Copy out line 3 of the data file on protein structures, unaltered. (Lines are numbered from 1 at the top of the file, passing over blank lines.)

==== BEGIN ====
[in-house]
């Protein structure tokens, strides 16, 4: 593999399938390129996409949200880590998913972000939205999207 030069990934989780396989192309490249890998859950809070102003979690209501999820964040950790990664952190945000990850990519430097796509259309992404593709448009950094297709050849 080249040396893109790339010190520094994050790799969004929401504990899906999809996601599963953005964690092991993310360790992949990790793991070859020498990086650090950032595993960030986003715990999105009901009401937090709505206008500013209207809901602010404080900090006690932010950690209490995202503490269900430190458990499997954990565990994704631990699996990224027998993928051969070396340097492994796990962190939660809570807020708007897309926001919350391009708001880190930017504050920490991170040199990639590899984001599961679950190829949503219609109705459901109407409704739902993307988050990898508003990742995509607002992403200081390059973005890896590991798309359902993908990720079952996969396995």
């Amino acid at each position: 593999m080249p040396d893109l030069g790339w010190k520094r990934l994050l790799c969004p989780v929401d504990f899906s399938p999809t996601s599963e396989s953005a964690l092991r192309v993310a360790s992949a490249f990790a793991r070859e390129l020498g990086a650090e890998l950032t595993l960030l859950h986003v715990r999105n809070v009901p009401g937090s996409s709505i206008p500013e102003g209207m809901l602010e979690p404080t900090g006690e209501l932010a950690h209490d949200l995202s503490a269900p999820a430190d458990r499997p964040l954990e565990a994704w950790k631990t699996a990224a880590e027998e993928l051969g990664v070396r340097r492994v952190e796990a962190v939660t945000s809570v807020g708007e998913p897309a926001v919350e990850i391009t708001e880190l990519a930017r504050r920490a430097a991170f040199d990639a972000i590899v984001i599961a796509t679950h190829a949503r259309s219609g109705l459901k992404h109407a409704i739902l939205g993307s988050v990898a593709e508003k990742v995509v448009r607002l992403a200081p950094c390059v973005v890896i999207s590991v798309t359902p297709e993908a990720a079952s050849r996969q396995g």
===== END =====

């Amino acid at each position: 593999m080249p040396d893109l030069g790339w010190k520094r990934l994050l790799c969004p989780v929401d504990f899906s399938p999809t996601s599963e396989s953005a964690l092991r192309v993310a360790s992949a490249f990790a793991r070859e390129l020498g990086a650090e890998l950032t595993l960030l859950h986003v715990r999105n809070v009901p009401g937090s996409s709505i206008p500013e102003g209207m809901l602010e979690p404080t900090g006690e209501l932010a950690h209490d949200l995202s503490a269900p999820a430190d458990r499997p964040l954990e565990a994704w950790k631990t699996a990224a880590e027998e993928l051969g990664v070396r340097r492994v952190e796990a962190v939660t945000s809570v807020g708007e998913p897309a926001v919350e990850i391009t708001e880190l990519a930017r504050r920490a430097a991170f040199d990639a972000i590899v984001i599961a796509t679950h190829a949503r259309s219609g109705l459901k992404h109407a409704i739902l939205g993307s988050v990898a593709e508003k990742v995509v448009r607002l992403a200081p950094c390059v973005v890896i999207s590991v798309t359902p297709e993908a990720a079952s050849r996969q396995g």